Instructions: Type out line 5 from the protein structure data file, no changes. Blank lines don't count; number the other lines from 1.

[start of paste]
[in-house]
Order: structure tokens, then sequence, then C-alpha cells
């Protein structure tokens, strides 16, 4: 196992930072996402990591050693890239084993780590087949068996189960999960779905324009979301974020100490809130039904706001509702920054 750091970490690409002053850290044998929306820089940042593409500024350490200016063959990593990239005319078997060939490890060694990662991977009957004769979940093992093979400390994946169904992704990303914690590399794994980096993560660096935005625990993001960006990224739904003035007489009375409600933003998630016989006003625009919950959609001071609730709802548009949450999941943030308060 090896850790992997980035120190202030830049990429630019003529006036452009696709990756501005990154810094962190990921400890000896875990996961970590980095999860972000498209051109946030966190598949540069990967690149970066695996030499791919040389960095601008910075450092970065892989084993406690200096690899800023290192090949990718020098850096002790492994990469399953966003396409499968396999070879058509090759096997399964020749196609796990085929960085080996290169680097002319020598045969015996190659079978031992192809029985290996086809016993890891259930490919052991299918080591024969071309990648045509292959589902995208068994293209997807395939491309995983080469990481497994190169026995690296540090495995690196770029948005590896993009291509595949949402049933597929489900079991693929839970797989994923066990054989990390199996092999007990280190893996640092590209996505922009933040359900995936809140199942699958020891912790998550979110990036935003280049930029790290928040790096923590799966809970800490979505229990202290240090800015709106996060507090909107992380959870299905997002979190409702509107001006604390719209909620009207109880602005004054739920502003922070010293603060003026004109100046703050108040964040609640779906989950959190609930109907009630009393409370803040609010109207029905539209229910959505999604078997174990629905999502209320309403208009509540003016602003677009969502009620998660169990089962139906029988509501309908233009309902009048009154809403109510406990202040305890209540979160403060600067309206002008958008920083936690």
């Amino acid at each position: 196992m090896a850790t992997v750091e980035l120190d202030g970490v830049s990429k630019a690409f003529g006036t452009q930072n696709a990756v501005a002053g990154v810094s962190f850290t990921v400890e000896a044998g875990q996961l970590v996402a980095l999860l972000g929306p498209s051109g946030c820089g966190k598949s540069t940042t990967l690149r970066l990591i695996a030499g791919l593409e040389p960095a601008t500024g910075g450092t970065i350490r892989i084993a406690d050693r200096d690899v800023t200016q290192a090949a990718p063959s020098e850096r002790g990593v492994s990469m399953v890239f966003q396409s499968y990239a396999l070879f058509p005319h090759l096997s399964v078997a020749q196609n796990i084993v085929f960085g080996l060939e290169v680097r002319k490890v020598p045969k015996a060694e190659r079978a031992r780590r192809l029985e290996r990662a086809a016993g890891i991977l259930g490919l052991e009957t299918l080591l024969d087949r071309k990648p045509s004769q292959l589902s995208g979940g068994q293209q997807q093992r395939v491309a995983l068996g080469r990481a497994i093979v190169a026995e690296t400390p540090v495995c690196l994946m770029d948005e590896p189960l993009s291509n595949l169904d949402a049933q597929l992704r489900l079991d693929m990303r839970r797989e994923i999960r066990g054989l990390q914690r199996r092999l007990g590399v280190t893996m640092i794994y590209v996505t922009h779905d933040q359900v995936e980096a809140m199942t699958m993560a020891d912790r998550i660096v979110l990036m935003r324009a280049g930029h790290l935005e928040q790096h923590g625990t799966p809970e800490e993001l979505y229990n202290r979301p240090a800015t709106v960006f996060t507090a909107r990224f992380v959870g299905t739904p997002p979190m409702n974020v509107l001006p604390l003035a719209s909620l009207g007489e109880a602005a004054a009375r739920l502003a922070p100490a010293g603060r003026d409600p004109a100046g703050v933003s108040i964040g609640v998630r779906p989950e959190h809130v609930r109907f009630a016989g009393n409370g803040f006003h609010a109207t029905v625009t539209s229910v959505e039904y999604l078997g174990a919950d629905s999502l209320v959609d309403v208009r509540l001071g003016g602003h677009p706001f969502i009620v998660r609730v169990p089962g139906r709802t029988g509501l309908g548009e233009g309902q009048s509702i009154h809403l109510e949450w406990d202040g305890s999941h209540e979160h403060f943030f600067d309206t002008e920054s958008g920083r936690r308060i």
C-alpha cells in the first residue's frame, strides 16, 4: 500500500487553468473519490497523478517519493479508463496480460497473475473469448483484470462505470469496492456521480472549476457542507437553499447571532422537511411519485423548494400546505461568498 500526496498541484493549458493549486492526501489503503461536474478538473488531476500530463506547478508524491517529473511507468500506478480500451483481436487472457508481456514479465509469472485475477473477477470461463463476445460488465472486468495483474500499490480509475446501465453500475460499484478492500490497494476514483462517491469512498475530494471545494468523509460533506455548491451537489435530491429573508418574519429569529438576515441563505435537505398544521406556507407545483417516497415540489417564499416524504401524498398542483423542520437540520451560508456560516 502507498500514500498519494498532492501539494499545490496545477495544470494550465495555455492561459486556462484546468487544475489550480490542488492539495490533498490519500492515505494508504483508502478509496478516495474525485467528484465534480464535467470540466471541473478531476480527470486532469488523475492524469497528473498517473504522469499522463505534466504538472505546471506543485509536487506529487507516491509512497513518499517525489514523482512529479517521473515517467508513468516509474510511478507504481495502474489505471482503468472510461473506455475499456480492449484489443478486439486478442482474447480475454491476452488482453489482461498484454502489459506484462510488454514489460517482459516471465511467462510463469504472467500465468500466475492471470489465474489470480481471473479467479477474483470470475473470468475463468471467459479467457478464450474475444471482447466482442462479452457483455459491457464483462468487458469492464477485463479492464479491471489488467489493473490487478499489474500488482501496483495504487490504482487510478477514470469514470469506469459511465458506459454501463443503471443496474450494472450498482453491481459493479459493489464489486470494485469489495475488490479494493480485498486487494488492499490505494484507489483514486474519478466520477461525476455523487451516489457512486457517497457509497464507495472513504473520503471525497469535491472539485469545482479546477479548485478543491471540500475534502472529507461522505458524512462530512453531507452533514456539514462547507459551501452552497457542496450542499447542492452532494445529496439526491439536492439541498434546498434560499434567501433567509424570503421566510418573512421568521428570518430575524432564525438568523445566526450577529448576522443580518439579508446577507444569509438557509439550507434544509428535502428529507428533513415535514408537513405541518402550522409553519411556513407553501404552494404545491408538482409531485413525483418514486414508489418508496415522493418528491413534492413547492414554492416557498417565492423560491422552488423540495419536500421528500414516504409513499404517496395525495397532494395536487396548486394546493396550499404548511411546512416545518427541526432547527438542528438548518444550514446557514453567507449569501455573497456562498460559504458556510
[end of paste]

C-alpha cells in the first residue's frame, strides 16, 4: 500500500487553468473519490497523478517519493479508463496480460497473475473469448483484470462505470469496492456521480472549476457542507437553499447571532422537511411519485423548494400546505461568498 500526496498541484493549458493549486492526501489503503461536474478538473488531476500530463506547478508524491517529473511507468500506478480500451483481436487472457508481456514479465509469472485475477473477477470461463463476445460488465472486468495483474500499490480509475446501465453500475460499484478492500490497494476514483462517491469512498475530494471545494468523509460533506455548491451537489435530491429573508418574519429569529438576515441563505435537505398544521406556507407545483417516497415540489417564499416524504401524498398542483423542520437540520451560508456560516 502507498500514500498519494498532492501539494499545490496545477495544470494550465495555455492561459486556462484546468487544475489550480490542488492539495490533498490519500492515505494508504483508502478509496478516495474525485467528484465534480464535467470540466471541473478531476480527470486532469488523475492524469497528473498517473504522469499522463505534466504538472505546471506543485509536487506529487507516491509512497513518499517525489514523482512529479517521473515517467508513468516509474510511478507504481495502474489505471482503468472510461473506455475499456480492449484489443478486439486478442482474447480475454491476452488482453489482461498484454502489459506484462510488454514489460517482459516471465511467462510463469504472467500465468500466475492471470489465474489470480481471473479467479477474483470470475473470468475463468471467459479467457478464450474475444471482447466482442462479452457483455459491457464483462468487458469492464477485463479492464479491471489488467489493473490487478499489474500488482501496483495504487490504482487510478477514470469514470469506469459511465458506459454501463443503471443496474450494472450498482453491481459493479459493489464489486470494485469489495475488490479494493480485498486487494488492499490505494484507489483514486474519478466520477461525476455523487451516489457512486457517497457509497464507495472513504473520503471525497469535491472539485469545482479546477479548485478543491471540500475534502472529507461522505458524512462530512453531507452533514456539514462547507459551501452552497457542496450542499447542492452532494445529496439526491439536492439541498434546498434560499434567501433567509424570503421566510418573512421568521428570518430575524432564525438568523445566526450577529448576522443580518439579508446577507444569509438557509439550507434544509428535502428529507428533513415535514408537513405541518402550522409553519411556513407553501404552494404545491408538482409531485413525483418514486414508489418508496415522493418528491413534492413547492414554492416557498417565492423560491422552488423540495419536500421528500414516504409513499404517496395525495397532494395536487396548486394546493396550499404548511411546512416545518427541526432547527438542528438548518444550514446557514453567507449569501455573497456562498460559504458556510